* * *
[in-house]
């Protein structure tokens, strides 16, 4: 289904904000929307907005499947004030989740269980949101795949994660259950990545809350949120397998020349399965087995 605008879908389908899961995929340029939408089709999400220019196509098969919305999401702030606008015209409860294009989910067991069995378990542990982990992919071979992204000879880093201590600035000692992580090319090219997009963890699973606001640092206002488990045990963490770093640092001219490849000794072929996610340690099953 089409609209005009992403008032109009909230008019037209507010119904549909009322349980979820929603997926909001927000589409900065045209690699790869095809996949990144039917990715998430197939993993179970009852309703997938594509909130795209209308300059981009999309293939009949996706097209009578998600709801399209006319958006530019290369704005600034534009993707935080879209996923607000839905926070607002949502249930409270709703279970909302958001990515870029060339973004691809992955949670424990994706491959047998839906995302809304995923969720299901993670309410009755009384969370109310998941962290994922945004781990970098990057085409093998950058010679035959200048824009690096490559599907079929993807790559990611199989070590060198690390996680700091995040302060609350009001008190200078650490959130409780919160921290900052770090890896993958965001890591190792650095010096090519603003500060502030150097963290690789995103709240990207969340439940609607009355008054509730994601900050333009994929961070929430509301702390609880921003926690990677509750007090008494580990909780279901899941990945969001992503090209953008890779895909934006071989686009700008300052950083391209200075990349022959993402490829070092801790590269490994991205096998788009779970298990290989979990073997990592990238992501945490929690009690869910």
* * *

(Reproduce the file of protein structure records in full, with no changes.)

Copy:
[in-house]
């Protein structure tokens, strides 16, 4: 289904904000929307907005499947004030989740269980949101795949994660259950990545809350949120397998020349399965087995 605008879908389908899961995929340029939408089709999400220019196509098969919305999401702030606008015209409860294009989910067991069995378990542990982990992919071979992204000879880093201590600035000692992580090319090219997009963890699973606001640092206002488990045990963490770093640092001219490849000794072929996610340690099953 089409609209005009992403008032109009909230008019037209507010119904549909009322349980979820929603997926909001927000589409900065045209690699790869095809996949990144039917990715998430197939993993179970009852309703997938594509909130795209209308300059981009999309293939009949996706097209009578998600709801399209006319958006530019290369704005600034534009993707935080879209996923607000839905926070607002949502249930409270709703279970909302958001990515870029060339973004691809992955949670424990994706491959047998839906995302809304995923969720299901993670309410009755009384969370109310998941962290994922945004781990970098990057085409093998950058010679035959200048824009690096490559599907079929993807790559990611199989070590060198690390996680700091995040302060609350009001008190200078650490959130409780919160921290900052770090890896993958965001890591190792650095010096090519603003500060502030150097963290690789995103709240990207969340439940609607009355008054509730994601900050333009994929961070929430509301702390609880921003926690990677509750007090008494580990909780279901899941990945969001992503090209953008890779895909934006071989686009700008300052950083391209200075990349022959993402490829070092801790590269490994991205096998788009779970298990290989979990073997990592990238992501945490929690009690869910």